Can Exercise Prevent Post-Concussive Symptoms?
While a reduced amount of activity is often recommended, findings suggest that exercise within 7 days of concussion may help reduce postconcussive symptoms.
HealthDay News — Participation in physical activity within 7 days after injury is associated with reduced rates of persistent postconcussive symptoms (PPCS), according to a study published in the Journal of the American Medical Association.
Anne M. Grool, MD, PhD, from the Children's Hospital of Eastern Ontario Research Institute in Ottawa, Canada, and colleagues examined the correlation between participation in physical activity within 7 days after injury and the incidence of PPCS in a prospective multicenter cohort study. A total of 3063 children and adolescents with acute concussion from 9 emergency departments were included.
The researchers found that PPCS at 28 days occurred in 30.4% of the 2413 participants who completed the primary outcome assessment and had data available on participation in physical activity at day 7; 69.5% had participated in early physical activity, while 30.5% had no physical activity. Early physical activity participants had lower risk of PPCS than those with no physical activity in unadjusted analysis (24.6 vs 43.5%). On propensity-score matching and on inverse probability of treatment weighting analyses, early physical activity correlated with lower PPCS risk. PPCS rates were lower for participants of light aerobic activity, moderate activity, and full-contact activity compared with no physical activity among those who were symptomatic at day 7.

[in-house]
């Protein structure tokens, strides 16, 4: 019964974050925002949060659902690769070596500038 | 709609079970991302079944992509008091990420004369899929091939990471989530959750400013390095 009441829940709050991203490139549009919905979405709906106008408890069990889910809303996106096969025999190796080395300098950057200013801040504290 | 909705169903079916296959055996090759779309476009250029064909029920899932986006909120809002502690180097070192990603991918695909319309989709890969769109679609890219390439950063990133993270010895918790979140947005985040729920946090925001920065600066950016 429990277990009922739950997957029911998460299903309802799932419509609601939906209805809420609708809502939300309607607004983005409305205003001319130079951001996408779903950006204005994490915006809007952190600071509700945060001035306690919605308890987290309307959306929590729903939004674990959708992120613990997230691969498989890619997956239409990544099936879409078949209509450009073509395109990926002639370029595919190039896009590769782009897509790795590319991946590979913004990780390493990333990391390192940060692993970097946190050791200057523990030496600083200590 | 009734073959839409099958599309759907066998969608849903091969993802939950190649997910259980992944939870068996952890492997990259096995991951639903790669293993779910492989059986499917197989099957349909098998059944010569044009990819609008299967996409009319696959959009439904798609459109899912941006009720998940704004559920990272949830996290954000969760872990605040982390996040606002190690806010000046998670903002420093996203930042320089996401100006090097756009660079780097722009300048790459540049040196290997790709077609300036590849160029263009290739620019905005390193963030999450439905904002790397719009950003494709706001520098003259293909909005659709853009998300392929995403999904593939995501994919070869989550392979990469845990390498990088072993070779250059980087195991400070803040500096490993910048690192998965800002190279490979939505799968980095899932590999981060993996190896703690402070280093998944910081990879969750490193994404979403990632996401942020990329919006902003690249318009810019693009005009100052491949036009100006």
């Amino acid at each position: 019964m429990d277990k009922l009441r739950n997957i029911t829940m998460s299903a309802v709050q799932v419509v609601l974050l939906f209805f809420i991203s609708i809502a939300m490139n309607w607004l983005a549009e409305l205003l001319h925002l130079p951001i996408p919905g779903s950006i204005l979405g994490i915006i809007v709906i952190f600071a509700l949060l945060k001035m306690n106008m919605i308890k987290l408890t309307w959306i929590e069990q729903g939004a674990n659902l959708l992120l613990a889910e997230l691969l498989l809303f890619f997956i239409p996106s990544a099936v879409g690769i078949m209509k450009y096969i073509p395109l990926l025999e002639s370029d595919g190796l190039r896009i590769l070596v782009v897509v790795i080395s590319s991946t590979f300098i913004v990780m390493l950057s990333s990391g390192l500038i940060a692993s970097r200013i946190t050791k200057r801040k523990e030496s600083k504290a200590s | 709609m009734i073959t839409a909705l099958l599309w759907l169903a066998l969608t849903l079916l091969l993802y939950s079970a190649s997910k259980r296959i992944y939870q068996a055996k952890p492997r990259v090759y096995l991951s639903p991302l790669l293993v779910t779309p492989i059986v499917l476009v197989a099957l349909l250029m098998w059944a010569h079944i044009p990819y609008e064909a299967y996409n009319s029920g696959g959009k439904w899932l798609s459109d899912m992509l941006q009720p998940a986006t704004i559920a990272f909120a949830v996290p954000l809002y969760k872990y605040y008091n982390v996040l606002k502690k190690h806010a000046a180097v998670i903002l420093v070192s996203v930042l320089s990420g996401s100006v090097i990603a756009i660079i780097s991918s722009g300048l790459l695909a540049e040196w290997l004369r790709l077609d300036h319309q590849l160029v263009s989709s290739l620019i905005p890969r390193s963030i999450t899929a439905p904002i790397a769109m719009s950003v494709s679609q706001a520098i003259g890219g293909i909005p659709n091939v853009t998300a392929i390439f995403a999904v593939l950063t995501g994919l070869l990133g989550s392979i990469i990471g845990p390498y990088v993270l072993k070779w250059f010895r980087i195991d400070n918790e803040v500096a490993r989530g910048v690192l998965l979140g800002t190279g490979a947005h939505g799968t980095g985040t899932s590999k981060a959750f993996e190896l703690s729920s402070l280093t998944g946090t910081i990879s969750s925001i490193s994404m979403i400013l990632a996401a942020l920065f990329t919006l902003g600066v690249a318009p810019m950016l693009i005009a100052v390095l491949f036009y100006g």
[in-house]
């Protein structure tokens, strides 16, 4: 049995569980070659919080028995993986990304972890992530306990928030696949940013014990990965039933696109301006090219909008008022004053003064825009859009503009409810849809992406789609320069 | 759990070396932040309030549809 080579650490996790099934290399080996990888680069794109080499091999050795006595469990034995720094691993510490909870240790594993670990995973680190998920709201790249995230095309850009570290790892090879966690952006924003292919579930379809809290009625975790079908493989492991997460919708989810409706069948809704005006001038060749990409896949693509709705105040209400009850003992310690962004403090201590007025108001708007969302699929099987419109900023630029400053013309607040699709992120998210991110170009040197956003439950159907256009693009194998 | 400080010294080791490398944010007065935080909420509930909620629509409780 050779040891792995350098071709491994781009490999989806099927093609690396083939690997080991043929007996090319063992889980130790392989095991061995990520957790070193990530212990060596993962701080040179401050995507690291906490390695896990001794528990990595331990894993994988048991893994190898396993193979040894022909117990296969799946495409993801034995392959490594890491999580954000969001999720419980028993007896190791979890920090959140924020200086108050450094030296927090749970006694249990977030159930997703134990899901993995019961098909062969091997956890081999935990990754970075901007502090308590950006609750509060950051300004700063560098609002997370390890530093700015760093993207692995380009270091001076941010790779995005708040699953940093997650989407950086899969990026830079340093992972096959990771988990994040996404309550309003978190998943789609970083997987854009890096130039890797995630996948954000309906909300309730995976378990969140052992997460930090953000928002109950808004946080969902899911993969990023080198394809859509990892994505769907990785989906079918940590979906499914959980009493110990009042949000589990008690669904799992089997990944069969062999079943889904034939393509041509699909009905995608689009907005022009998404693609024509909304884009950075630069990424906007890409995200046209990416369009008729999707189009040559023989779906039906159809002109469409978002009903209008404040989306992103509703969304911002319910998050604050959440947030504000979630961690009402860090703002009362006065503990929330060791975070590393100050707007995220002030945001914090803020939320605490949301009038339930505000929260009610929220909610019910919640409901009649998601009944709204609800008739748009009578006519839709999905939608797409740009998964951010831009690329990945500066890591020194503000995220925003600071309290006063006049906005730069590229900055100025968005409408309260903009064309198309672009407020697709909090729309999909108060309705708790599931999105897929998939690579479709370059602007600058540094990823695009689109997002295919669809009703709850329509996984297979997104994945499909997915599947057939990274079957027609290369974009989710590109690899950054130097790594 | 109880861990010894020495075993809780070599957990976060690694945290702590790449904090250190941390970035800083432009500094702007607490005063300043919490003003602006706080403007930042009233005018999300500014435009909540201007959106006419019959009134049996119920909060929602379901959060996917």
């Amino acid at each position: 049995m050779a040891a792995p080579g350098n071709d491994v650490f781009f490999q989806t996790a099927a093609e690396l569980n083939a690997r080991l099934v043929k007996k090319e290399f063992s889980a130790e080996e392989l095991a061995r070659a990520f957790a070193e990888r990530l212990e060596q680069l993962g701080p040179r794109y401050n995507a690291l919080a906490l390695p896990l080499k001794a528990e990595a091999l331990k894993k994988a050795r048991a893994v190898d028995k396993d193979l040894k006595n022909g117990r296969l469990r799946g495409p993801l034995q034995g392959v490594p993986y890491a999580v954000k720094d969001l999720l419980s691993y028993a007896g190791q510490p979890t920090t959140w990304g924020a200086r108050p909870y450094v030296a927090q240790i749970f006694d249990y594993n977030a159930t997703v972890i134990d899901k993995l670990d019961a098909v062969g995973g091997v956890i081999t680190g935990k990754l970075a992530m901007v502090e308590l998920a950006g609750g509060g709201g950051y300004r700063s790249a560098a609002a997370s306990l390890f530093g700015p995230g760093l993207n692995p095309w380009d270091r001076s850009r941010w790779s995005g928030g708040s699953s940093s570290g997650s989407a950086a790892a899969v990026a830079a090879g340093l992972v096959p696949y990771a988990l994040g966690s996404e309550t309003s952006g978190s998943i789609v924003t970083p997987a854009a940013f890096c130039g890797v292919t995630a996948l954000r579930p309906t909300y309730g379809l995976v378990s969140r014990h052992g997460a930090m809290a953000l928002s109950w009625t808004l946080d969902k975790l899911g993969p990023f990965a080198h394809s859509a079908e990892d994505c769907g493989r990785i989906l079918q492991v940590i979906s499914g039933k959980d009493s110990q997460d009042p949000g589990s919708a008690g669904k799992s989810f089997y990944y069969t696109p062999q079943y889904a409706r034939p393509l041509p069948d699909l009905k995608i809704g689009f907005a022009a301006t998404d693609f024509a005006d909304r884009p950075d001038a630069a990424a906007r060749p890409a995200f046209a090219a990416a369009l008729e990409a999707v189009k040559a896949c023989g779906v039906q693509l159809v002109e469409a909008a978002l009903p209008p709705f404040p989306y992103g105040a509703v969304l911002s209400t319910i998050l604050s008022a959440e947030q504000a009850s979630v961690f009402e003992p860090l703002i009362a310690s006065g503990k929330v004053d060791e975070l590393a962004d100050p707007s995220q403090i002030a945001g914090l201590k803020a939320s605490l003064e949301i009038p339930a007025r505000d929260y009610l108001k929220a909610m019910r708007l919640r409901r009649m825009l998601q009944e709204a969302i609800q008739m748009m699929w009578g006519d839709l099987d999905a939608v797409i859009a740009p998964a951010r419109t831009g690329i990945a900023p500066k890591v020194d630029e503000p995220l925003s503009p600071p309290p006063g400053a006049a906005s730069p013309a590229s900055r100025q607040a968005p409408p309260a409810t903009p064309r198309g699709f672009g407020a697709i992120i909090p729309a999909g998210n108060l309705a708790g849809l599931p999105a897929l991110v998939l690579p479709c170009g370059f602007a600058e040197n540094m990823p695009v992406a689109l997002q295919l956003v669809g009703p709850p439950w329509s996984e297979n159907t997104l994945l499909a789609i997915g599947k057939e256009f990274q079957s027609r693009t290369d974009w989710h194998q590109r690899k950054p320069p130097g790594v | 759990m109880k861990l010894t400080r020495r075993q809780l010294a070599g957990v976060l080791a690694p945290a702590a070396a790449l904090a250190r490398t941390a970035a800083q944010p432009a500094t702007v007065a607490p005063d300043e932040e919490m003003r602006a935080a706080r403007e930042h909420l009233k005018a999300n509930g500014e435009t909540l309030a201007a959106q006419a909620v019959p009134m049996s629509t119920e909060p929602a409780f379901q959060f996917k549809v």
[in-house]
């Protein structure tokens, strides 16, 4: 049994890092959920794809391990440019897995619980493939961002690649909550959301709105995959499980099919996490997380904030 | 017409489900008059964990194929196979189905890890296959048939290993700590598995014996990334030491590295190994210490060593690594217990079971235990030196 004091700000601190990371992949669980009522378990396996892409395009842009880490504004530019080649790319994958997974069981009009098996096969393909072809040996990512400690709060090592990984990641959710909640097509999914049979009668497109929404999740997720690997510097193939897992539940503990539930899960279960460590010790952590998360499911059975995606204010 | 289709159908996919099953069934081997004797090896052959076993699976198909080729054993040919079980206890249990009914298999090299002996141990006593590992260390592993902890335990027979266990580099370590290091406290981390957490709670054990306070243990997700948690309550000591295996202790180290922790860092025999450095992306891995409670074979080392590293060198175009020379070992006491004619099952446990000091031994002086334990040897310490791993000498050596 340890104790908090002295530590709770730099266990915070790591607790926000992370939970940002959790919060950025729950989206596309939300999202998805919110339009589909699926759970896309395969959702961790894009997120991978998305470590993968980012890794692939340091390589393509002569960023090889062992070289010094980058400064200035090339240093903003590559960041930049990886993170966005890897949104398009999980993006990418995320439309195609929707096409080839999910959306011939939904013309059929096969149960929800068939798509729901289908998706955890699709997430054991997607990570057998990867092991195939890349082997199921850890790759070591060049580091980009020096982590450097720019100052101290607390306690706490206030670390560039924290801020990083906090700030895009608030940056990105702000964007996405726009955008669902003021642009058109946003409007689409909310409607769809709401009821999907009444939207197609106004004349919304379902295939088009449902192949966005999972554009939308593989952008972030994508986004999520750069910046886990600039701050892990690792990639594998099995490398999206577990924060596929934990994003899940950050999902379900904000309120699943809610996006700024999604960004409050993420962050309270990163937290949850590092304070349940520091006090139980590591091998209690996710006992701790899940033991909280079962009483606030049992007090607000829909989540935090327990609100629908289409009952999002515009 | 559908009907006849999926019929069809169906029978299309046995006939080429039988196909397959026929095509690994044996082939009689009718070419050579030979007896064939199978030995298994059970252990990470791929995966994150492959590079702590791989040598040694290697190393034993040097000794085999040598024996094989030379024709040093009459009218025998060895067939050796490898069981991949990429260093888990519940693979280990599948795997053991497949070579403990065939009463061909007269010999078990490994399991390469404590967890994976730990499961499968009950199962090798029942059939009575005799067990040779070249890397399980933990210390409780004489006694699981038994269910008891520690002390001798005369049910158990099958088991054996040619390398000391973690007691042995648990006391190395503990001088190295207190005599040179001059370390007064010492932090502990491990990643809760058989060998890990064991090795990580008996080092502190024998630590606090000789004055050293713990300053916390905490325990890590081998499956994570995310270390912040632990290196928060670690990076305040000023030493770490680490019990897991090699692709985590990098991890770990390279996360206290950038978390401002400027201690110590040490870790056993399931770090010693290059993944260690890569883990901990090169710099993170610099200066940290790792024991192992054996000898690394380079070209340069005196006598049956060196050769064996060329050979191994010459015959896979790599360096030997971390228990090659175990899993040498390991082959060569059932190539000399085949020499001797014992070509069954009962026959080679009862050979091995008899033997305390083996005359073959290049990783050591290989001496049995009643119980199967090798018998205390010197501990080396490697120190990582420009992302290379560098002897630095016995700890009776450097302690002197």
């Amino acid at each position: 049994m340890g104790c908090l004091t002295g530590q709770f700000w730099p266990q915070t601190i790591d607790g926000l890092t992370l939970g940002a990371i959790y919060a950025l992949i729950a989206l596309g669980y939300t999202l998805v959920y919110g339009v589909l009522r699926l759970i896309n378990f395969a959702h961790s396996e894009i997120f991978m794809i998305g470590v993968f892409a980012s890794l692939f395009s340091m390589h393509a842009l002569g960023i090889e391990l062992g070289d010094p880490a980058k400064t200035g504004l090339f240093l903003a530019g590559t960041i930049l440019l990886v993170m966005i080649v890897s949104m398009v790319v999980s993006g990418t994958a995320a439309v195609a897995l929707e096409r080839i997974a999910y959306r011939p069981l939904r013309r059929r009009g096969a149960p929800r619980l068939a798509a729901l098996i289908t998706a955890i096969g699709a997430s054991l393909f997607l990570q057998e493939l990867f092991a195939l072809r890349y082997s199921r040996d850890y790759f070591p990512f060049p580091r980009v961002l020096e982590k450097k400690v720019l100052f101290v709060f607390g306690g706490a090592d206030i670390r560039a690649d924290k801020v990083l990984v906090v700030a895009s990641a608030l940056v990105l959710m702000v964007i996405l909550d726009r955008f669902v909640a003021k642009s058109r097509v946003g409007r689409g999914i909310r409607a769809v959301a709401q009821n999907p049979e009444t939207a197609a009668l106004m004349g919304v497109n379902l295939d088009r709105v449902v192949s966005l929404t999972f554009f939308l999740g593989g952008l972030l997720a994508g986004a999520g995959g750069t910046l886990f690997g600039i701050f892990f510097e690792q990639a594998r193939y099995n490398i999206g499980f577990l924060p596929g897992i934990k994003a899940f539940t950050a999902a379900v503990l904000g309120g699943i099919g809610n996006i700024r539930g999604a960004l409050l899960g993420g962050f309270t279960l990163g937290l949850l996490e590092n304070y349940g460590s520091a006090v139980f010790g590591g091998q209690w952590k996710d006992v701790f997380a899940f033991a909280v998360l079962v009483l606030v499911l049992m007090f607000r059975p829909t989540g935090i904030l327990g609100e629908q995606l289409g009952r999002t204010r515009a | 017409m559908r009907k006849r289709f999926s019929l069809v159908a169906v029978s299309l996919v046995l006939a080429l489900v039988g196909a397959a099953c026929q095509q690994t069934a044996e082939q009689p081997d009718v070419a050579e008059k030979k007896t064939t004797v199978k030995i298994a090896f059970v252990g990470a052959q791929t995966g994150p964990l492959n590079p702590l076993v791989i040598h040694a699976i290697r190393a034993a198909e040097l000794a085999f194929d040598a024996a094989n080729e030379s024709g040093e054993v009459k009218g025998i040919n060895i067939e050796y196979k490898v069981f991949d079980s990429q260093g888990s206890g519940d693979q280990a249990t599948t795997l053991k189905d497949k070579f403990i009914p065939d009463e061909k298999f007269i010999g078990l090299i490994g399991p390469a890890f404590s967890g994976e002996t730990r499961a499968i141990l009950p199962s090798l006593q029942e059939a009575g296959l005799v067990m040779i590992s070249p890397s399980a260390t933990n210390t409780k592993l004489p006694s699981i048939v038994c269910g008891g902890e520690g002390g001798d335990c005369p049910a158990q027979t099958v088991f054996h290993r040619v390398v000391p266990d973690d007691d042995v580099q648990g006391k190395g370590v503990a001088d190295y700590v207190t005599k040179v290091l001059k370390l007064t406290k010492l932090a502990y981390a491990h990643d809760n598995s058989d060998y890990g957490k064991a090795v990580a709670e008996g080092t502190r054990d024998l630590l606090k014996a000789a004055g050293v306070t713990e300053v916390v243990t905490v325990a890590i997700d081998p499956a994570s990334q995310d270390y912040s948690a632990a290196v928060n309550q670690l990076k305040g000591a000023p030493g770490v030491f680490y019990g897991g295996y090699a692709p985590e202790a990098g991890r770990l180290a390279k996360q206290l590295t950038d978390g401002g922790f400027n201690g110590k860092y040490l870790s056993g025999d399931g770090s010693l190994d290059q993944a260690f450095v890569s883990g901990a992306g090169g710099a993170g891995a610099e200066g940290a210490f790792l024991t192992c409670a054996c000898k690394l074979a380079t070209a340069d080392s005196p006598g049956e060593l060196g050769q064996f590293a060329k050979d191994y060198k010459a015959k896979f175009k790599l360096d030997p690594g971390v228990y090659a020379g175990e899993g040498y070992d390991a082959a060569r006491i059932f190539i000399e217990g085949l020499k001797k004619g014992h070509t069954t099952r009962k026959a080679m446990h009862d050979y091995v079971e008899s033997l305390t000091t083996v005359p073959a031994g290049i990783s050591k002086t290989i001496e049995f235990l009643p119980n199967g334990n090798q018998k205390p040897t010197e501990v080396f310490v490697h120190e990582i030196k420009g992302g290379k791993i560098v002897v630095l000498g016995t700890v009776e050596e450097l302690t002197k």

"A well-designed randomized clinical trial is needed to determine the benefits of early physical activity following concussion," the authors write.
Several authors disclosed financial ties to the publishing industry.
Grool AM, Aglipay M, Momoli F, et al; for the Pediatric Emergency Research Canada (PERC) Concussion Team. Association between early participation in physical activity following acute concussion and persistent postconcussive symptoms in children and adolescents. JAMA. 2016;316(23):2504-2514. doi:10.1001/jama.2016.17396